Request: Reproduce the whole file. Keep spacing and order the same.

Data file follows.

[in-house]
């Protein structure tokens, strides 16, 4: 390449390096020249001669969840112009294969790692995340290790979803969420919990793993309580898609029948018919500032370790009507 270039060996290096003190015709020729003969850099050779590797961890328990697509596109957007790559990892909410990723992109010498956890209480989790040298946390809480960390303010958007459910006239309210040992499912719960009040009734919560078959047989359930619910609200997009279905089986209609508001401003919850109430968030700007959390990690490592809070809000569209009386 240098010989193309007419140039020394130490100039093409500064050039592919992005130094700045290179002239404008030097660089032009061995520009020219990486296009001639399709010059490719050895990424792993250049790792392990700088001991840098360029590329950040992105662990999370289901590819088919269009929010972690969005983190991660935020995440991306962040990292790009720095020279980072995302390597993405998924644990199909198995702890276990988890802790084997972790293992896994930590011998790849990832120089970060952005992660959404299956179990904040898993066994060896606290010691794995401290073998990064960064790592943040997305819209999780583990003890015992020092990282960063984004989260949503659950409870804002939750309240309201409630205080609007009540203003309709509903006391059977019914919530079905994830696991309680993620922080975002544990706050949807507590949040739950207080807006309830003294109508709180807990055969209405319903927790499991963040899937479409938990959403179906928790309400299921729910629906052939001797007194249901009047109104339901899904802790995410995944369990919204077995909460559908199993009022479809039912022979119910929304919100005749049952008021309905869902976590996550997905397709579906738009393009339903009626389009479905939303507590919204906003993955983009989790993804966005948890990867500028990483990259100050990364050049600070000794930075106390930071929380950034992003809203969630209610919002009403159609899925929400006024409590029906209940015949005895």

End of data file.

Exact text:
[in-house]
């Protein structure tokens, strides 16, 4: 390449390096020249001669969840112009294969790692995340290790979803969420919990793993309580898609029948018919500032370790009507 270039060996290096003190015709020729003969850099050779590797961890328990697509596109957007790559990892909410990723992109010498956890209480989790040298946390809480960390303010958007459910006239309210040992499912719960009040009734919560078959047989359930619910609200997009279905089986209609508001401003919850109430968030700007959390990690490592809070809000569209009386 240098010989193309007419140039020394130490100039093409500064050039592919992005130094700045290179002239404008030097660089032009061995520009020219990486296009001639399709010059490719050895990424792993250049790792392990700088001991840098360029590329950040992105662990999370289901590819088919269009929010972690969005983190991660935020995440991306962040990292790009720095020279980072995302390597993405998924644990199909198995702890276990988890802790084997972790293992896994930590011998790849990832120089970060952005992660959404299956179990904040898993066994060896606290010691794995401290073998990064960064790592943040997305819209999780583990003890015992020092990282960063984004989260949503659950409870804002939750309240309201409630205080609007009540203003309709509903006391059977019914919530079905994830696991309680993620922080975002544990706050949807507590949040739950207080807006309830003294109508709180807990055969209405319903927790499991963040899937479409938990959403179906928790309400299921729910629906052939001797007194249901009047109104339901899904802790995410995944369990919204077995909460559908199993009022479809039912022979119910929304919100005749049952008021309905869902976590996550997905397709579906738009393009339903009626389009479905939303507590919204906003993955983009989790993804966005948890990867500028990483990259100050990364050049600070000794930075106390930071929380950034992003809203969630209610919002009403159609899925929400006024409590029906209940015949005895």